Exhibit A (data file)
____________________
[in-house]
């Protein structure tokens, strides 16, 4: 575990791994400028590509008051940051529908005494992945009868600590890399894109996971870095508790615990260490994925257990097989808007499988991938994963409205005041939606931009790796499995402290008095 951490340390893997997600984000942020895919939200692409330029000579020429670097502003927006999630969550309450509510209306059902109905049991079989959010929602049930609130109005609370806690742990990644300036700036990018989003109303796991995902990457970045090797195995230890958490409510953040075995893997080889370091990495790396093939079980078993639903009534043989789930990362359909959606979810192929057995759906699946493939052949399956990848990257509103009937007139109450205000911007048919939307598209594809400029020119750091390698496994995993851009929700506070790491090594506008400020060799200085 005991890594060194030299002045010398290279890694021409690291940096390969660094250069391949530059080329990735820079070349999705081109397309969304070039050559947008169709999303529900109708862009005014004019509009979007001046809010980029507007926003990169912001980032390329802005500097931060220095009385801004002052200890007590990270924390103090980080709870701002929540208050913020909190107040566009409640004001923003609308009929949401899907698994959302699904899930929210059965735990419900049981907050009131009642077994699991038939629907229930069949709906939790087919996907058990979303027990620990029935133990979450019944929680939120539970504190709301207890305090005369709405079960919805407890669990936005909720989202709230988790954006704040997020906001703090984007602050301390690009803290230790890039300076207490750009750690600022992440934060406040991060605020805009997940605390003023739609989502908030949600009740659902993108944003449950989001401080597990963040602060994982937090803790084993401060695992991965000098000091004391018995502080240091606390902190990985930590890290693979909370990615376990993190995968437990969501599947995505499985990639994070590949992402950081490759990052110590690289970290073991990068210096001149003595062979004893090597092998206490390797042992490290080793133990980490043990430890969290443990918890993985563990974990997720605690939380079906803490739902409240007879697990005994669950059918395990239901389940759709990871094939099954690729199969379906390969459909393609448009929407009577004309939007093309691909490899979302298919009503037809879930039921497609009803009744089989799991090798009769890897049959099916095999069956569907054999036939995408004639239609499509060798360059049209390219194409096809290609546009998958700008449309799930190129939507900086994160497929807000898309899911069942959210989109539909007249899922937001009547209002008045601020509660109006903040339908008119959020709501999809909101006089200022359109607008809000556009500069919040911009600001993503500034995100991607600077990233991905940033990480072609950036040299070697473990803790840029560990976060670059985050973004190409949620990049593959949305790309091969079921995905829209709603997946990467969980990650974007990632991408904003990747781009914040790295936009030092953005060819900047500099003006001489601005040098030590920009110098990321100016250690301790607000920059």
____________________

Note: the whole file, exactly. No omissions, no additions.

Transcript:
[in-house]
């Protein structure tokens, strides 16, 4: 575990791994400028590509008051940051529908005494992945009868600590890399894109996971870095508790615990260490994925257990097989808007499988991938994963409205005041939606931009790796499995402290008095 951490340390893997997600984000942020895919939200692409330029000579020429670097502003927006999630969550309450509510209306059902109905049991079989959010929602049930609130109005609370806690742990990644300036700036990018989003109303796991995902990457970045090797195995230890958490409510953040075995893997080889370091990495790396093939079980078993639903009534043989789930990362359909959606979810192929057995759906699946493939052949399956990848990257509103009937007139109450205000911007048919939307598209594809400029020119750091390698496994995993851009929700506070790491090594506008400020060799200085 005991890594060194030299002045010398290279890694021409690291940096390969660094250069391949530059080329990735820079070349999705081109397309969304070039050559947008169709999303529900109708862009005014004019509009979007001046809010980029507007926003990169912001980032390329802005500097931060220095009385801004002052200890007590990270924390103090980080709870701002929540208050913020909190107040566009409640004001923003609308009929949401899907698994959302699904899930929210059965735990419900049981907050009131009642077994699991038939629907229930069949709906939790087919996907058990979303027990620990029935133990979450019944929680939120539970504190709301207890305090005369709405079960919805407890669990936005909720989202709230988790954006704040997020906001703090984007602050301390690009803290230790890039300076207490750009750690600022992440934060406040991060605020805009997940605390003023739609989502908030949600009740659902993108944003449950989001401080597990963040602060994982937090803790084993401060695992991965000098000091004391018995502080240091606390902190990985930590890290693979909370990615376990993190995968437990969501599947995505499985990639994070590949992402950081490759990052110590690289970290073991990068210096001149003595062979004893090597092998206490390797042992490290080793133990980490043990430890969290443990918890993985563990974990997720605690939380079906803490739902409240007879697990005994669950059918395990239901389940759709990871094939099954690729199969379906390969459909393609448009929407009577004309939007093309691909490899979302298919009503037809879930039921497609009803009744089989799991090798009769890897049959099916095999069956569907054999036939995408004639239609499509060798360059049209390219194409096809290609546009998958700008449309799930190129939507900086994160497929807000898309899911069942959210989109539909007249899922937001009547209002008045601020509660109006903040339908008119959020709501999809909101006089200022359109607008809000556009500069919040911009600001993503500034995100991607600077990233991905940033990480072609950036040299070697473990803790840029560990976060670059985050973004190409949620990049593959949305790309091969079921995905829209709603997946990467969980990650974007990632991408904003990747781009914040790295936009030092953005060819900047500099003006001489601005040098030590920009110098990321100016250690301790607000920059």